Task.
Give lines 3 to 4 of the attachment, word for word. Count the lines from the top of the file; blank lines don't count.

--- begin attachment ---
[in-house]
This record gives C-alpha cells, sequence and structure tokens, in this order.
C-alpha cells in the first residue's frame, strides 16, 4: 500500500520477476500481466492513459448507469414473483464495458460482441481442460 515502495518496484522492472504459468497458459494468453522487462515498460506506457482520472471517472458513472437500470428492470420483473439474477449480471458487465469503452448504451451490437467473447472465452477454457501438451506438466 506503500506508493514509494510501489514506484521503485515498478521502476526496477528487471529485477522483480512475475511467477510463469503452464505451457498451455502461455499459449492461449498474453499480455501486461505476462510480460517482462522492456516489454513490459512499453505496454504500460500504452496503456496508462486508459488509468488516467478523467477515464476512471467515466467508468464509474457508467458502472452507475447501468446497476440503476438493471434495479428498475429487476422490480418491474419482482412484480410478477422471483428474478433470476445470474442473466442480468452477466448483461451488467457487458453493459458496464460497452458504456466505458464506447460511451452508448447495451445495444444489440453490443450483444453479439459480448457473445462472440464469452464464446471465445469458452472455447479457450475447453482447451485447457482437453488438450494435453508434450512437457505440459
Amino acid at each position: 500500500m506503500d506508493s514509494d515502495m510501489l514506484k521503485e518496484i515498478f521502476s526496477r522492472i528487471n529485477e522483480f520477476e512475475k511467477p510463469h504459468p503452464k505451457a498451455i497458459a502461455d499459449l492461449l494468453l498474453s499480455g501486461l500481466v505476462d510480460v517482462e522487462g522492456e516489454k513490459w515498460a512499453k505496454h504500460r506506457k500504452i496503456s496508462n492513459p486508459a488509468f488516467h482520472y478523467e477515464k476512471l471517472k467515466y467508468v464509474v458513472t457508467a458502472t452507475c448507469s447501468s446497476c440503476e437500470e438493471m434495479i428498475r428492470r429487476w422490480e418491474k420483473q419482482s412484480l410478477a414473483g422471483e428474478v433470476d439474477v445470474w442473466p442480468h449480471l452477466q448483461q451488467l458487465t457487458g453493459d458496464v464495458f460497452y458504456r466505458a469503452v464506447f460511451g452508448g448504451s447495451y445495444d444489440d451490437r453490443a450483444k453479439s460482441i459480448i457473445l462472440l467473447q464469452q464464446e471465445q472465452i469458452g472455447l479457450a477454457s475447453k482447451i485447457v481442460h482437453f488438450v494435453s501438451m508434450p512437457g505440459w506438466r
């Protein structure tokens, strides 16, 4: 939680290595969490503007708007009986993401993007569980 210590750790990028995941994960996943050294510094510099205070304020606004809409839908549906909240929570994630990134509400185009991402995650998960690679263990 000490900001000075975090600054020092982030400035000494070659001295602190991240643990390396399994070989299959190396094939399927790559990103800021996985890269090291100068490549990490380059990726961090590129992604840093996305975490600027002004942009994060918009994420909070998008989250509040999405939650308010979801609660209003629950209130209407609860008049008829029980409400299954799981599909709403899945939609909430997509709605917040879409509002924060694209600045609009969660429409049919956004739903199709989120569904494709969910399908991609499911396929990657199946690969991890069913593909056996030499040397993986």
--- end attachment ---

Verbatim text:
C-alpha cells in the first residue's frame, strides 16, 4: 500500500520477476500481466492513459448507469414473483464495458460482441481442460 515502495518496484522492472504459468497458459494468453522487462515498460506506457482520472471517472458513472437500470428492470420483473439474477449480471458487465469503452448504451451490437467473447472465452477454457501438451506438466 506503500506508493514509494510501489514506484521503485515498478521502476526496477528487471529485477522483480512475475511467477510463469503452464505451457498451455502461455499459449492461449498474453499480455501486461505476462510480460517482462522492456516489454513490459512499453505496454504500460500504452496503456496508462486508459488509468488516467478523467477515464476512471467515466467508468464509474457508467458502472452507475447501468446497476440503476438493471434495479428498475429487476422490480418491474419482482412484480410478477422471483428474478433470476445470474442473466442480468452477466448483461451488467457487458453493459458496464460497452458504456466505458464506447460511451452508448447495451445495444444489440453490443450483444453479439459480448457473445462472440464469452464464446471465445469458452472455447479457450475447453482447451485447457482437453488438450494435453508434450512437457505440459
Amino acid at each position: 500500500m506503500d506508493s514509494d515502495m510501489l514506484k521503485e518496484i515498478f521502476s526496477r522492472i528487471n529485477e522483480f520477476e512475475k511467477p510463469h504459468p503452464k505451457a498451455i497458459a502461455d499459449l492461449l494468453l498474453s499480455g501486461l500481466v505476462d510480460v517482462e522487462g522492456e516489454k513490459w515498460a512499453k505496454h504500460r506506457k500504452i496503456s496508462n492513459p486508459a488509468f488516467h482520472y478523467e477515464k476512471l471517472k467515466y467508468v464509474v458513472t457508467a458502472t452507475c448507469s447501468s446497476c440503476e437500470e438493471m434495479i428498475r428492470r429487476w422490480e418491474k420483473q419482482s412484480l410478477a414473483g422471483e428474478v433470476d439474477v445470474w442473466p442480468h449480471l452477466q448483461q451488467l458487465t457487458g453493459d458496464v464495458f460497452y458504456r466505458a469503452v464506447f460511451g452508448g448504451s447495451y445495444d444489440d451490437r453490443a450483444k453479439s460482441i459480448i457473445l462472440l467473447q464469452q464464446e471465445q472465452i469458452g472455447l479457450a477454457s475447453k482447451i485447457v481442460h482437453f488438450v494435453s501438451m508434450p512437457g505440459w506438466r